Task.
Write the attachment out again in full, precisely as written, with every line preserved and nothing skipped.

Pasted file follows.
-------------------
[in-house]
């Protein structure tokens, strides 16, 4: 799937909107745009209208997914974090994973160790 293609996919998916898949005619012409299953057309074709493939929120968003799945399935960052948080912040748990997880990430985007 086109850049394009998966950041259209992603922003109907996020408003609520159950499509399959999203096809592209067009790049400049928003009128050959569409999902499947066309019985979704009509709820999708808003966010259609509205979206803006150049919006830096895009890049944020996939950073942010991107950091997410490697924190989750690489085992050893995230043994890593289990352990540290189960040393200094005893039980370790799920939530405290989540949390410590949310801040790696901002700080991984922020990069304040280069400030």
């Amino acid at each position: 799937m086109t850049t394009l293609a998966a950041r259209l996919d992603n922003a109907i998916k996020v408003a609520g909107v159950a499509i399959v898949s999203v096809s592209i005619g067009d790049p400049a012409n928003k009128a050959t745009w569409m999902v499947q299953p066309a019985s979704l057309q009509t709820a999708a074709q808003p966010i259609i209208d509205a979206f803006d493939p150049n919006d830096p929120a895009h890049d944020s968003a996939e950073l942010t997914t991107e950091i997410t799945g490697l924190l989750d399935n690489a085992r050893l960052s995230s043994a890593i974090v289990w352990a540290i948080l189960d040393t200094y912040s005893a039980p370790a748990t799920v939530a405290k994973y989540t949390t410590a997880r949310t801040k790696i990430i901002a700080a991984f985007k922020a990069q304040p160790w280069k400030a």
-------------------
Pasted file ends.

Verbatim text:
[in-house]
């Protein structure tokens, strides 16, 4: 799937909107745009209208997914974090994973160790 293609996919998916898949005619012409299953057309074709493939929120968003799945399935960052948080912040748990997880990430985007 086109850049394009998966950041259209992603922003109907996020408003609520159950499509399959999203096809592209067009790049400049928003009128050959569409999902499947066309019985979704009509709820999708808003966010259609509205979206803006150049919006830096895009890049944020996939950073942010991107950091997410490697924190989750690489085992050893995230043994890593289990352990540290189960040393200094005893039980370790799920939530405290989540949390410590949310801040790696901002700080991984922020990069304040280069400030």
């Amino acid at each position: 799937m086109t850049t394009l293609a998966a950041r259209l996919d992603n922003a109907i998916k996020v408003a609520g909107v159950a499509i399959v898949s999203v096809s592209i005619g067009d790049p400049a012409n928003k009128a050959t745009w569409m999902v499947q299953p066309a019985s979704l057309q009509t709820a999708a074709q808003p966010i259609i209208d509205a979206f803006d493939p150049n919006d830096p929120a895009h890049d944020s968003a996939e950073l942010t997914t991107e950091i997410t799945g490697l924190l989750d399935n690489a085992r050893l960052s995230s043994a890593i974090v289990w352990a540290i948080l189960d040393t200094y912040s005893a039980p370790a748990t799920v939530a405290k994973y989540t949390t410590a997880r949310t801040k790696i990430i901002a700080a991984f985007k922020a990069q304040p160790w280069k400030a």